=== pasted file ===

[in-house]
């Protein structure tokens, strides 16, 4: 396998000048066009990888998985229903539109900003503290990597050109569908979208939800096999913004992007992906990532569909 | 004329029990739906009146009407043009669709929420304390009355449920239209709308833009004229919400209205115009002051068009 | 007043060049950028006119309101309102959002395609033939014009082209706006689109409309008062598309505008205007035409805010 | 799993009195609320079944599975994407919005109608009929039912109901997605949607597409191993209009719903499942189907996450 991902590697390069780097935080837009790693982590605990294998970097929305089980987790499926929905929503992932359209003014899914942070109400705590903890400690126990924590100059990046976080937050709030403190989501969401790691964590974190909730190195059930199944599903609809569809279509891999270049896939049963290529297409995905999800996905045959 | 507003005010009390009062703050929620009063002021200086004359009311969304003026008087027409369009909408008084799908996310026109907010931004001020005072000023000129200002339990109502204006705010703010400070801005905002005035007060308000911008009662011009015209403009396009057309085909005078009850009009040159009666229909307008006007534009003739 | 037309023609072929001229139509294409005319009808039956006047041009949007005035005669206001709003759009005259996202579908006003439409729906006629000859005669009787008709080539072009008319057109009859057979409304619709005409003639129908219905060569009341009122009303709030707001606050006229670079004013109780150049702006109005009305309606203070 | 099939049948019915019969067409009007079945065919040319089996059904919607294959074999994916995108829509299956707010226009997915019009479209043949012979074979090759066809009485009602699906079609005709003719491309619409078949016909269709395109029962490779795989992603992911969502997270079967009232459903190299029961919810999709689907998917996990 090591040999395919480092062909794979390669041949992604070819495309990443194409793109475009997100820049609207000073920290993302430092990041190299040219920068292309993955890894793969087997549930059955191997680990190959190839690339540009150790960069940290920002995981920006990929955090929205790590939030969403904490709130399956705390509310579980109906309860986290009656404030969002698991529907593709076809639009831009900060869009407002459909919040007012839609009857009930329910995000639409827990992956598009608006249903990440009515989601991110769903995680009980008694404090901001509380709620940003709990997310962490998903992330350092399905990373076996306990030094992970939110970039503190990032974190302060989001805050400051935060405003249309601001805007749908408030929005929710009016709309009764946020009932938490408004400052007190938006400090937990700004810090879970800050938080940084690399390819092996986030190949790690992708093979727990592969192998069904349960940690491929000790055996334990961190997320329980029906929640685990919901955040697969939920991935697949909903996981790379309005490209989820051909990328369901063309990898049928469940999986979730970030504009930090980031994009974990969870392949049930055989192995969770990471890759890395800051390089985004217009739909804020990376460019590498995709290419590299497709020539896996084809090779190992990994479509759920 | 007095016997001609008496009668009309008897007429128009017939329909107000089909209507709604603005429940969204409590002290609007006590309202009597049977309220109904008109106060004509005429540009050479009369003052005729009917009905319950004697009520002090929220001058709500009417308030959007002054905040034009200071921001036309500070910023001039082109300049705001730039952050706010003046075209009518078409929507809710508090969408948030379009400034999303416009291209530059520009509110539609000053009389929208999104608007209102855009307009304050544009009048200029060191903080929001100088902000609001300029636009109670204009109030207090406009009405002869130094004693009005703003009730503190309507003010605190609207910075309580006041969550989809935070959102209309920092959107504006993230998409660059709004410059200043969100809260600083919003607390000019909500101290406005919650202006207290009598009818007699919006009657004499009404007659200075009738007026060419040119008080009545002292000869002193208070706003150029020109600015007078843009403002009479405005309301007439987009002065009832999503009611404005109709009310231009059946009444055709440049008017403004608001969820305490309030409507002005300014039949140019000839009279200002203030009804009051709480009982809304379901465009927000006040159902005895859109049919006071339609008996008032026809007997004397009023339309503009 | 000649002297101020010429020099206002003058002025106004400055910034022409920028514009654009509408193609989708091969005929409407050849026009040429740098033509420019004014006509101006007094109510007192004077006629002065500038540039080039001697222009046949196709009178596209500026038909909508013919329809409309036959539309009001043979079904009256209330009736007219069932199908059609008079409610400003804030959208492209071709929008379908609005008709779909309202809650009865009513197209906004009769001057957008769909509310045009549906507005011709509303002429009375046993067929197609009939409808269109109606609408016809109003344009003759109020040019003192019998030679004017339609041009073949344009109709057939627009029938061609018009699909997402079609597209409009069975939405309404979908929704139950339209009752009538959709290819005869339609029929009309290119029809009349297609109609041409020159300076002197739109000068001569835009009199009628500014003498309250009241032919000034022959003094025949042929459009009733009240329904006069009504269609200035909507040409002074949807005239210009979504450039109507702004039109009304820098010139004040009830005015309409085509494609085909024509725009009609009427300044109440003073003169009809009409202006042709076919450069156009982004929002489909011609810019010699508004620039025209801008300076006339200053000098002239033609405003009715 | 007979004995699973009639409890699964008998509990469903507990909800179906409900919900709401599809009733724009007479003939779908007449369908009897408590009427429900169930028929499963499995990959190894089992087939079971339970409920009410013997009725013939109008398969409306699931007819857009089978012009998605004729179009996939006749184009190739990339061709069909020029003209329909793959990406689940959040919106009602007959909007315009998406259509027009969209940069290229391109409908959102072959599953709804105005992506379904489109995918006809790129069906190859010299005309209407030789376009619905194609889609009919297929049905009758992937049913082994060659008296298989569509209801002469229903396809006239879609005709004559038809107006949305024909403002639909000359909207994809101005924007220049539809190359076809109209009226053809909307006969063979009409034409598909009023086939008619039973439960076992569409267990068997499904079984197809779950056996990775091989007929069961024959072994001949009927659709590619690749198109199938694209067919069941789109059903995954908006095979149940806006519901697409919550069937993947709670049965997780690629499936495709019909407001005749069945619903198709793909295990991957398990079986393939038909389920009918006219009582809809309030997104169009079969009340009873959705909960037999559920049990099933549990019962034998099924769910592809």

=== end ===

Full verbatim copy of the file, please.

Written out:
[in-house]
């Protein structure tokens, strides 16, 4: 396998000048066009990888998985229903539109900003503290990597050109569908979208939800096999913004992007992906990532569909 | 004329029990739906009146009407043009669709929420304390009355449920239209709308833009004229919400209205115009002051068009 | 007043060049950028006119309101309102959002395609033939014009082209706006689109409309008062598309505008205007035409805010 | 799993009195609320079944599975994407919005109608009929039912109901997605949607597409191993209009719903499942189907996450 991902590697390069780097935080837009790693982590605990294998970097929305089980987790499926929905929503992932359209003014899914942070109400705590903890400690126990924590100059990046976080937050709030403190989501969401790691964590974190909730190195059930199944599903609809569809279509891999270049896939049963290529297409995905999800996905045959 | 507003005010009390009062703050929620009063002021200086004359009311969304003026008087027409369009909408008084799908996310026109907010931004001020005072000023000129200002339990109502204006705010703010400070801005905002005035007060308000911008009662011009015209403009396009057309085909005078009850009009040159009666229909307008006007534009003739 | 037309023609072929001229139509294409005319009808039956006047041009949007005035005669206001709003759009005259996202579908006003439409729906006629000859005669009787008709080539072009008319057109009859057979409304619709005409003639129908219905060569009341009122009303709030707001606050006229670079004013109780150049702006109005009305309606203070 | 099939049948019915019969067409009007079945065919040319089996059904919607294959074999994916995108829509299956707010226009997915019009479209043949012979074979090759066809009485009602699906079609005709003719491309619409078949016909269709395109029962490779795989992603992911969502997270079967009232459903190299029961919810999709689907998917996990 090591040999395919480092062909794979390669041949992604070819495309990443194409793109475009997100820049609207000073920290993302430092990041190299040219920068292309993955890894793969087997549930059955191997680990190959190839690339540009150790960069940290920002995981920006990929955090929205790590939030969403904490709130399956705390509310579980109906309860986290009656404030969002698991529907593709076809639009831009900060869009407002459909919040007012839609009857009930329910995000639409827990992956598009608006249903990440009515989601991110769903995680009980008694404090901001509380709620940003709990997310962490998903992330350092399905990373076996306990030094992970939110970039503190990032974190302060989001805050400051935060405003249309601001805007749908408030929005929710009016709309009764946020009932938490408004400052007190938006400090937990700004810090879970800050938080940084690399390819092996986030190949790690992708093979727990592969192998069904349960940690491929000790055996334990961190997320329980029906929640685990919901955040697969939920991935697949909903996981790379309005490209989820051909990328369901063309990898049928469940999986979730970030504009930090980031994009974990969870392949049930055989192995969770990471890759890395800051390089985004217009739909804020990376460019590498995709290419590299497709020539896996084809090779190992990994479509759920 | 007095016997001609008496009668009309008897007429128009017939329909107000089909209507709604603005429940969204409590002290609007006590309202009597049977309220109904008109106060004509005429540009050479009369003052005729009917009905319950004697009520002090929220001058709500009417308030959007002054905040034009200071921001036309500070910023001039082109300049705001730039952050706010003046075209009518078409929507809710508090969408948030379009400034999303416009291209530059520009509110539609000053009389929208999104608007209102855009307009304050544009009048200029060191903080929001100088902000609001300029636009109670204009109030207090406009009405002869130094004693009005703003009730503190309507003010605190609207910075309580006041969550989809935070959102209309920092959107504006993230998409660059709004410059200043969100809260600083919003607390000019909500101290406005919650202006207290009598009818007699919006009657004499009404007659200075009738007026060419040119008080009545002292000869002193208070706003150029020109600015007078843009403002009479405005309301007439987009002065009832999503009611404005109709009310231009059946009444055709440049008017403004608001969820305490309030409507002005300014039949140019000839009279200002203030009804009051709480009982809304379901465009927000006040159902005895859109049919006071339609008996008032026809007997004397009023339309503009 | 000649002297101020010429020099206002003058002025106004400055910034022409920028514009654009509408193609989708091969005929409407050849026009040429740098033509420019004014006509101006007094109510007192004077006629002065500038540039080039001697222009046949196709009178596209500026038909909508013919329809409309036959539309009001043979079904009256209330009736007219069932199908059609008079409610400003804030959208492209071709929008379908609005008709779909309202809650009865009513197209906004009769001057957008769909509310045009549906507005011709509303002429009375046993067929197609009939409808269109109606609408016809109003344009003759109020040019003192019998030679004017339609041009073949344009109709057939627009029938061609018009699909997402079609597209409009069975939405309404979908929704139950339209009752009538959709290819005869339609029929009309290119029809009349297609109609041409020159300076002197739109000068001569835009009199009628500014003498309250009241032919000034022959003094025949042929459009009733009240329904006069009504269609200035909507040409002074949807005239210009979504450039109507702004039109009304820098010139004040009830005015309409085509494609085909024509725009009609009427300044109440003073003169009809009409202006042709076919450069156009982004929002489909011609810019010699508004620039025209801008300076006339200053000098002239033609405003009715 | 007979004995699973009639409890699964008998509990469903507990909800179906409900919900709401599809009733724009007479003939779908007449369908009897408590009427429900169930028929499963499995990959190894089992087939079971339970409920009410013997009725013939109008398969409306699931007819857009089978012009998605004729179009996939006749184009190739990339061709069909020029003209329909793959990406689940959040919106009602007959909007315009998406259509027009969209940069290229391109409908959102072959599953709804105005992506379904489109995918006809790129069906190859010299005309209407030789376009619905194609889609009919297929049905009758992937049913082994060659008296298989569509209801002469229903396809006239879609005709004559038809107006949305024909403002639909000359909207994809101005924007220049539809190359076809109209009226053809909307006969063979009409034409598909009023086939008619039973439960076992569409267990068997499904079984197809779950056996990775091989007929069961024959072994001949009927659709590619690749198109199938694209067919069941789109059903995954908006095979149940806006519901697409919550069937993947709670049965997780690629499936495709019909407001005749069945619903198709793909295990991957398990079986393939038909389920009918006219009582809809309030997104169009079969009340009873959705909960037999559920049990099933549990019962034998099924769910592809």